Not a particularly happy thought, eh?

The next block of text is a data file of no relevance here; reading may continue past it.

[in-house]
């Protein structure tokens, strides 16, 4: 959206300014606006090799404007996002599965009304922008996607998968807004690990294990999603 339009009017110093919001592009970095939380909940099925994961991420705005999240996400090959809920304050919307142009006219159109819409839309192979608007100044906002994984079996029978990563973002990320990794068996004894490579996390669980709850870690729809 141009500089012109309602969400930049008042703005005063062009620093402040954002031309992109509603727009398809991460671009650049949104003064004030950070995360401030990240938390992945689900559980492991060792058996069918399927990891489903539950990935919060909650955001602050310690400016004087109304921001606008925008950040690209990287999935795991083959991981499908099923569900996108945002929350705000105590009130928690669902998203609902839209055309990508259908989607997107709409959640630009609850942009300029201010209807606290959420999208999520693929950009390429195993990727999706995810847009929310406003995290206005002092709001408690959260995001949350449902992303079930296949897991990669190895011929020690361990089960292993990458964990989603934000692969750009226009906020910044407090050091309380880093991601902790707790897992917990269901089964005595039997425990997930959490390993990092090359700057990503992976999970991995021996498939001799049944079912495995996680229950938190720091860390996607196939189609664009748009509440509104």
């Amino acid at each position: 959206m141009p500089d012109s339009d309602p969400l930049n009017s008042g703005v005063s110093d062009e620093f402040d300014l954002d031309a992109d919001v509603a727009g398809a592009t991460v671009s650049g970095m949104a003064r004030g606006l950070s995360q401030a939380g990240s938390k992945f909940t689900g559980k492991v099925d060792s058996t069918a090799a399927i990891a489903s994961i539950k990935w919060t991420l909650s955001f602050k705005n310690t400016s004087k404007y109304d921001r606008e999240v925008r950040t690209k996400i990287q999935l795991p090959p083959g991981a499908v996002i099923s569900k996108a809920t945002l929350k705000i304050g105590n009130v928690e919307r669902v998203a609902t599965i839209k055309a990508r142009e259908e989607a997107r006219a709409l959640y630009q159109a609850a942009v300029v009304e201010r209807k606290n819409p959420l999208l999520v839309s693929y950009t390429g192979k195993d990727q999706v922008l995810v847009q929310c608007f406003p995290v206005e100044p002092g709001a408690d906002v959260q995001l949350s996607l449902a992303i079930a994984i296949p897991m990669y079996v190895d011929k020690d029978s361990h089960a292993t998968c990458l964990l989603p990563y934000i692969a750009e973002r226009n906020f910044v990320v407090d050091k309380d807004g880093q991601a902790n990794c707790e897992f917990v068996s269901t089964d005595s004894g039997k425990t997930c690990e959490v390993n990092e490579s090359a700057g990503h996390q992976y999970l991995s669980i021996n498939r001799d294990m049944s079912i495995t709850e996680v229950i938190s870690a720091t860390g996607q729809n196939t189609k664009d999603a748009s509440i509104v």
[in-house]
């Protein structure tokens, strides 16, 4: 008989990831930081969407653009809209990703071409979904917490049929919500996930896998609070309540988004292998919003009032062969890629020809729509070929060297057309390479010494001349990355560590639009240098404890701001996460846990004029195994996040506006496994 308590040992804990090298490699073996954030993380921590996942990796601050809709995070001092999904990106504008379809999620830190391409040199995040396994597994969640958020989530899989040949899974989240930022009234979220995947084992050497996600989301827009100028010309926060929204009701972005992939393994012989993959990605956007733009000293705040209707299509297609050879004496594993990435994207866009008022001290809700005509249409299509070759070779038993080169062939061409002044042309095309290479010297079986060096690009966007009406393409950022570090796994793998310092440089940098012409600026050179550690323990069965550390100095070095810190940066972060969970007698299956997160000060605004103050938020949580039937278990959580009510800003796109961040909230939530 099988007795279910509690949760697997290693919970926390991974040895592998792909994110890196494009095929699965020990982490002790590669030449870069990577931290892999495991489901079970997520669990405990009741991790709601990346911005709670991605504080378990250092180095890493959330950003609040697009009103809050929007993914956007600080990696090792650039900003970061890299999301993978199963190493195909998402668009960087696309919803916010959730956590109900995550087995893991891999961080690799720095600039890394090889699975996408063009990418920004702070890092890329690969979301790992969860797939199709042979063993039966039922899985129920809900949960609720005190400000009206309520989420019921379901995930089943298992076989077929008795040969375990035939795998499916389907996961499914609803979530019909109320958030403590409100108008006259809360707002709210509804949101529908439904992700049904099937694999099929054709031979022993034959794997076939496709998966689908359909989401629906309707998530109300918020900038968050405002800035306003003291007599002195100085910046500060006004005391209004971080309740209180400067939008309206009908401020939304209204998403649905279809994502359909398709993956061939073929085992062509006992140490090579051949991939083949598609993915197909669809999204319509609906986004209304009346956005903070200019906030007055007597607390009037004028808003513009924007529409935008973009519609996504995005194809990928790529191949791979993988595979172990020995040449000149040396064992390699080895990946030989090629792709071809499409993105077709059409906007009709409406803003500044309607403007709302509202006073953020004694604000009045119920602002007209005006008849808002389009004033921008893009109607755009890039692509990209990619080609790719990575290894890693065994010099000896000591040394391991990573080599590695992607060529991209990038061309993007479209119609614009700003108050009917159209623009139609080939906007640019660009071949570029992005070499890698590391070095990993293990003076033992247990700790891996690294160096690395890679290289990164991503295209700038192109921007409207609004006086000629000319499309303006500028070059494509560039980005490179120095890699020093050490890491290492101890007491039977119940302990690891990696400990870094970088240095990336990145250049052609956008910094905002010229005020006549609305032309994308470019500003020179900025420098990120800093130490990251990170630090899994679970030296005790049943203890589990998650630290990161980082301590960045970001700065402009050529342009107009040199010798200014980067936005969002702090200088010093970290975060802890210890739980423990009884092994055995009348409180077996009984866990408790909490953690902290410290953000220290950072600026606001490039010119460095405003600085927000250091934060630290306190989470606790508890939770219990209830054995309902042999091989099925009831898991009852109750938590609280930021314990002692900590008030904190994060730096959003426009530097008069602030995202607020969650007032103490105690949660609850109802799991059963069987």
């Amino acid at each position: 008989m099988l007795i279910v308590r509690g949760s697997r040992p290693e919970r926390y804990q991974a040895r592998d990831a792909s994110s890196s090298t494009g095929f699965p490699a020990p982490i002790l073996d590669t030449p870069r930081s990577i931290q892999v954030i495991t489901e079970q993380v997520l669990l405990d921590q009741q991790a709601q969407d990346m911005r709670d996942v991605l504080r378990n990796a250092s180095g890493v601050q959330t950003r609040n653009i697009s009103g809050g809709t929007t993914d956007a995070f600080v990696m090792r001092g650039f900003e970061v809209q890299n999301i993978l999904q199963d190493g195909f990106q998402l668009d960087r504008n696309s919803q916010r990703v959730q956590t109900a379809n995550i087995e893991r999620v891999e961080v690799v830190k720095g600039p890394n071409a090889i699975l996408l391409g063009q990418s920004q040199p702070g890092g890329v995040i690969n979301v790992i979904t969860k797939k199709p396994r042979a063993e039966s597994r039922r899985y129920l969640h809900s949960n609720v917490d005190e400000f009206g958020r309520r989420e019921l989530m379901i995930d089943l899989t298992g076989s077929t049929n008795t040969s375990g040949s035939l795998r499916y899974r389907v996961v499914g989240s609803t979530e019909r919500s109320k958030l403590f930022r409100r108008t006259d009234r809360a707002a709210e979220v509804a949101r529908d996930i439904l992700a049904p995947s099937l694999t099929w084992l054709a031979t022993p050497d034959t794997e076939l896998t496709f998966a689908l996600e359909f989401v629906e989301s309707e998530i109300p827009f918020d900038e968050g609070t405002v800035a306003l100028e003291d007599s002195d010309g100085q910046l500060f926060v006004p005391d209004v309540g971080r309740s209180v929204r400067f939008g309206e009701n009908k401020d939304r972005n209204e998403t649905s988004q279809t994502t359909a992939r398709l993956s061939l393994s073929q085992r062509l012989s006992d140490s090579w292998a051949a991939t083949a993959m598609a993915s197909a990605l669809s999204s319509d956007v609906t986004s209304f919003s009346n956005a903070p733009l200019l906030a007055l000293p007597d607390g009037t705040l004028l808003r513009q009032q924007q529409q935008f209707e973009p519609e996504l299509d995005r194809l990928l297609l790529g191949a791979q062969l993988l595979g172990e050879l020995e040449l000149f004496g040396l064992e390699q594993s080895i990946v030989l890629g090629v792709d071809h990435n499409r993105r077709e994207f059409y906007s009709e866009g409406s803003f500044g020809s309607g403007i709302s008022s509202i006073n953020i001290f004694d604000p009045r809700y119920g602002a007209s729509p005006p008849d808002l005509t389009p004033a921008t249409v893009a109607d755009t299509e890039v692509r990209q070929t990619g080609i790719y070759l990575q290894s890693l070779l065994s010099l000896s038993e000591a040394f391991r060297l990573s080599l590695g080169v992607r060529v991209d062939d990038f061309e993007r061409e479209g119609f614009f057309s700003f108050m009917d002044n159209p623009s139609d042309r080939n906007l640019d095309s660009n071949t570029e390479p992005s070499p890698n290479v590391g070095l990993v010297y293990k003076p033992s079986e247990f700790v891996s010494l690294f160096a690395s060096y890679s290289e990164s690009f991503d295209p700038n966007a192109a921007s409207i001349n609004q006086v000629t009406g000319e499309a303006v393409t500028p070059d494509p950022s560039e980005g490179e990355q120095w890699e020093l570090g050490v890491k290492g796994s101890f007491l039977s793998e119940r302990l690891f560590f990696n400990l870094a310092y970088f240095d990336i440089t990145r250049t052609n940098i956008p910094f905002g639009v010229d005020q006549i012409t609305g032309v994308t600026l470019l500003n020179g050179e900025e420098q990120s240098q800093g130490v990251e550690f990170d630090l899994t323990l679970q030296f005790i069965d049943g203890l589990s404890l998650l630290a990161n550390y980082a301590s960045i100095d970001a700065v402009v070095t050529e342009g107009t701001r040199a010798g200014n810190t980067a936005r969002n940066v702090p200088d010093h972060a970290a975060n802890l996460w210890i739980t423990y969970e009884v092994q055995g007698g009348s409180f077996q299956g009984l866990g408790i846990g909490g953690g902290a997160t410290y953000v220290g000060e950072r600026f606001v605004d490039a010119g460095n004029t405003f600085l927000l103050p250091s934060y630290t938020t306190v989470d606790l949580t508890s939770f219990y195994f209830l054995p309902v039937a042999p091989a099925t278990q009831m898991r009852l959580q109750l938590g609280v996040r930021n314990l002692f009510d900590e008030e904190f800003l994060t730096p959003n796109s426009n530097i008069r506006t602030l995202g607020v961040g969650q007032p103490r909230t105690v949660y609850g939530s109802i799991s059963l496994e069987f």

Another thing I thought about for the first time a few weeks ago was just how terrifying that car ride must have been for Matthew. While the details will never be fully known, if the account that is given in the play is correct, when Matthew got in the car, he was probably convinced that he was going to get lucky that night, and potentially even have a threesome with Aaron and Russell. While I don’t have proof that that is for certain what happened, I sincerely doubt that Matthew would have gotten into the car with them just to get a ride home. He clearly was rich enough to call a cab if he needed one. So he gets in the car thinking that he’s going to have a proverbial “good night.” And I can’t help thinking about the few moments after they first got in the car, when Matthew, according to Aaron himself, began reaching for Aaron’s leg and working his way up his thigh, when Aaron first punched him and told him that if he tried it again he was going to get it, when Matthew recoiled from Aaron’s blow, his head swirling with disorientation and pain, when Matthew realized that he was trapped between two people in a small truck and he had no way of escaping Aaron’s forthcoming blows, when Aaron beat him with his pistol while Russell continued driving, when Matthew screamed in a small enclosed space, realizing that he had absolutely no option for escape, and it goes on and on and on in my mind.